- Cost: Safe rafting will cost you min. Rs. 1000 per person and goes upto 3000 per day or more, for a full day rafting (32 km road distance) depending on distance and lunch inclusion.
- No. of people: A raft should not have more than 8 people.
- Life Jacket: A life jacket is a misnomer. No jacket saves your life. Its called a PFD – Personal Floatation Device. It only helps you float.
(Life jacket is of much less help in a whirlpool – and there are many whirlpools in a violent river.)
- Swimming in Ganga: No level of swimming skills are enough to swim in a violent and might river like Ganga is in Rishikesh. Many expert swimmers have tried and have drowned.
- Follow Rules: Follow every instruction of your experienced and certified guide religiously. DO NOT compromise your safety if you want to come back and meet your family alive.
[EDIT – 21/5/17]
- No Liquor: Do not consume liquor atleast for 18 hours before the rafting trip. You don’t want to take risk of drowning, right? A good operator will not allow you either.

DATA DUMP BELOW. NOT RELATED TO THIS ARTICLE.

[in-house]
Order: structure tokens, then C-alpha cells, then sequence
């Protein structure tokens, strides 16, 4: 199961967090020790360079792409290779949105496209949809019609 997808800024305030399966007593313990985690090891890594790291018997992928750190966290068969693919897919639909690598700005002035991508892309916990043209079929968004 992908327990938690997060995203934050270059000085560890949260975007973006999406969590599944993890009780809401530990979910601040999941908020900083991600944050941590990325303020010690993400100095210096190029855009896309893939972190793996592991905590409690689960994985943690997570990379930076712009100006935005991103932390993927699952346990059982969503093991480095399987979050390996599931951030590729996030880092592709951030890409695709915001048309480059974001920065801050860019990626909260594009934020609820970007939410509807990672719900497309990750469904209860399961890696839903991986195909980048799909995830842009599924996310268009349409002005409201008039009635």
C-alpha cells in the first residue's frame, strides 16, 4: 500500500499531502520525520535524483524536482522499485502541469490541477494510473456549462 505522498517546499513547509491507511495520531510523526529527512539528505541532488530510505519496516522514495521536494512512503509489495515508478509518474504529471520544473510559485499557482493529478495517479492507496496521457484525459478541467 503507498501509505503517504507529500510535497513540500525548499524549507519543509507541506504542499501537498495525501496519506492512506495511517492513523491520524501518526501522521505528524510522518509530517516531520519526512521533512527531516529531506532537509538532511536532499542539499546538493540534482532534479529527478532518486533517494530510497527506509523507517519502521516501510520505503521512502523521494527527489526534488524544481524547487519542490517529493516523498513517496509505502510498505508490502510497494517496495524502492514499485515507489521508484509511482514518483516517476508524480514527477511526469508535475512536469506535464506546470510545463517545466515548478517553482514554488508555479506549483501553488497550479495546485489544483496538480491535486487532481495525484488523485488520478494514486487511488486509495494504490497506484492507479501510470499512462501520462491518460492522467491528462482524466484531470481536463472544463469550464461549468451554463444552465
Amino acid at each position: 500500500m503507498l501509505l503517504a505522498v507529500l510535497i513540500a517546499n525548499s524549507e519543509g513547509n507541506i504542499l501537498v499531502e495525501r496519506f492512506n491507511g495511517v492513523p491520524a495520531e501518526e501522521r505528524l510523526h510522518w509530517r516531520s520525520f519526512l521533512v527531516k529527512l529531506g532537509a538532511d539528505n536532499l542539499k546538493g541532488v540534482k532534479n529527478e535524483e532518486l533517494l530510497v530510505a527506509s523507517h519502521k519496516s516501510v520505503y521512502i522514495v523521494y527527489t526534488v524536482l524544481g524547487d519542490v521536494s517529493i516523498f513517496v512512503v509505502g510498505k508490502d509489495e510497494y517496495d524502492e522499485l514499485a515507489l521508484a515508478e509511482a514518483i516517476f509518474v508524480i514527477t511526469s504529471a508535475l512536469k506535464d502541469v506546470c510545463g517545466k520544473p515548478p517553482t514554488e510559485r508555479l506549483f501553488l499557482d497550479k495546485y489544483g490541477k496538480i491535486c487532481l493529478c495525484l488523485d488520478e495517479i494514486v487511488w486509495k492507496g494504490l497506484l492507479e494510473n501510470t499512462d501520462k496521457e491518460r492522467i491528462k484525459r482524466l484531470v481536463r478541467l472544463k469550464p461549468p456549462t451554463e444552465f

- Do Not Book from Road-side operators: Do pre-booking from licensed operators as most of them don’t take short-notice bookings. Do not depend on references of ‘auto-drivers’ etc.
About Using PFDs
According to Anvesh Thapa, Founder/Director of Expeditions India – “PFDs (Personal Floatation Device) which are properly worn (Read correct fit, properly buckled, secured straps) play a life-saving role in whirlpools. Whirlpools suck you down, but when you get to the bottom, the buoyancy of the PFD pops you back up to the surface. Often, you’re sucked back down again, but inevitably, you will be popped to the surface again and again (with a properly worn PFD on).”